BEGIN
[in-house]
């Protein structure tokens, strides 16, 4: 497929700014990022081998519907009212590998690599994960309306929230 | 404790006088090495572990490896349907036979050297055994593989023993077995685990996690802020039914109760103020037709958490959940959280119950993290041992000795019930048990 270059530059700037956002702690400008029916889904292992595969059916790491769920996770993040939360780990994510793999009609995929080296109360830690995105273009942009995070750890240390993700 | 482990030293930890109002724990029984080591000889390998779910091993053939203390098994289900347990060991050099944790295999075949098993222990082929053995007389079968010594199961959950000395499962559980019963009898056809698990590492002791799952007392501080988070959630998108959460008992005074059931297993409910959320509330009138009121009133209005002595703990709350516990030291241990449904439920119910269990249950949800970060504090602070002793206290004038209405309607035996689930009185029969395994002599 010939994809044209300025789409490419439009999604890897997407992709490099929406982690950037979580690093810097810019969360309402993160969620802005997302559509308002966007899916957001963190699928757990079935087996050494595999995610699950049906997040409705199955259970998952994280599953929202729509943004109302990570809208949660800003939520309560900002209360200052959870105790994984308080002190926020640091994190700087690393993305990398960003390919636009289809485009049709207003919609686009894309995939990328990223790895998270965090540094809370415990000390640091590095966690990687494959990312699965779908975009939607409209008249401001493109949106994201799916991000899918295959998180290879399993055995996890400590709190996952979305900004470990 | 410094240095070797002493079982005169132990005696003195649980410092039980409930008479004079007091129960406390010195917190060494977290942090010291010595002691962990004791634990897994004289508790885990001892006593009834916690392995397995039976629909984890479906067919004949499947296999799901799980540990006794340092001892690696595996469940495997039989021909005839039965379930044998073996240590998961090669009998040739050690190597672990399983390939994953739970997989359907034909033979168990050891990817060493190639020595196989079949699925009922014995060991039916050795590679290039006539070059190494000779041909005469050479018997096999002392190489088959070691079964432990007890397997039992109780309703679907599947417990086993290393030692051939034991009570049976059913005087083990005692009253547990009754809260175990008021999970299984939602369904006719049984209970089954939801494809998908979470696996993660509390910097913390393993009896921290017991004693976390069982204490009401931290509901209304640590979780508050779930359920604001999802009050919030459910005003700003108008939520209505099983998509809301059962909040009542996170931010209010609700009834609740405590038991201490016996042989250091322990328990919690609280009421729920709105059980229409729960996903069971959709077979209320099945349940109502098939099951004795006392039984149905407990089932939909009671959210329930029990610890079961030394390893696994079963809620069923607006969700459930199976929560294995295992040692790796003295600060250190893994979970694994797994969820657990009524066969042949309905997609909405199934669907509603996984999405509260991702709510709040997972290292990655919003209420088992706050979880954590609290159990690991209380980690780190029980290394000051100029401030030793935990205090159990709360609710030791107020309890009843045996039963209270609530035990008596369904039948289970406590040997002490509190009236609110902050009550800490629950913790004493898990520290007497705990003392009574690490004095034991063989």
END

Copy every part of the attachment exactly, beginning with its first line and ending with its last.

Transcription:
[in-house]
């Protein structure tokens, strides 16, 4: 497929700014990022081998519907009212590998690599994960309306929230 | 404790006088090495572990490896349907036979050297055994593989023993077995685990996690802020039914109760103020037709958490959940959280119950993290041992000795019930048990 270059530059700037956002702690400008029916889904292992595969059916790491769920996770993040939360780990994510793999009609995929080296109360830690995105273009942009995070750890240390993700 | 482990030293930890109002724990029984080591000889390998779910091993053939203390098994289900347990060991050099944790295999075949098993222990082929053995007389079968010594199961959950000395499962559980019963009898056809698990590492002791799952007392501080988070959630998108959460008992005074059931297993409910959320509330009138009121009133209005002595703990709350516990030291241990449904439920119910269990249950949800970060504090602070002793206290004038209405309607035996689930009185029969395994002599 010939994809044209300025789409490419439009999604890897997407992709490099929406982690950037979580690093810097810019969360309402993160969620802005997302559509308002966007899916957001963190699928757990079935087996050494595999995610699950049906997040409705199955259970998952994280599953929202729509943004109302990570809208949660800003939520309560900002209360200052959870105790994984308080002190926020640091994190700087690393993305990398960003390919636009289809485009049709207003919609686009894309995939990328990223790895998270965090540094809370415990000390640091590095966690990687494959990312699965779908975009939607409209008249401001493109949106994201799916991000899918295959998180290879399993055995996890400590709190996952979305900004470990 | 410094240095070797002493079982005169132990005696003195649980410092039980409930008479004079007091129960406390010195917190060494977290942090010291010595002691962990004791634990897994004289508790885990001892006593009834916690392995397995039976629909984890479906067919004949499947296999799901799980540990006794340092001892690696595996469940495997039989021909005839039965379930044998073996240590998961090669009998040739050690190597672990399983390939994953739970997989359907034909033979168990050891990817060493190639020595196989079949699925009922014995060991039916050795590679290039006539070059190494000779041909005469050479018997096999002392190489088959070691079964432990007890397997039992109780309703679907599947417990086993290393030692051939034991009570049976059913005087083990005692009253547990009754809260175990008021999970299984939602369904006719049984209970089954939801494809998908979470696996993660509390910097913390393993009896921290017991004693976390069982204490009401931290509901209304640590979780508050779930359920604001999802009050919030459910005003700003108008939520209505099983998509809301059962909040009542996170931010209010609700009834609740405590038991201490016996042989250091322990328990919690609280009421729920709105059980229409729960996903069971959709077979209320099945349940109502098939099951004795006392039984149905407990089932939909009671959210329930029990610890079961030394390893696994079963809620069923607006969700459930199976929560294995295992040692790796003295600060250190893994979970694994797994969820657990009524066969042949309905997609909405199934669907509603996984999405509260991702709510709040997972290292990655919003209420088992706050979880954590609290159990690991209380980690780190029980290394000051100029401030030793935990205090159990709360609710030791107020309890009843045996039963209270609530035990008596369904039948289970406590040997002490509190009236609110902050009550800490629950913790004493898990520290007497705990003392009574690490004095034991063989």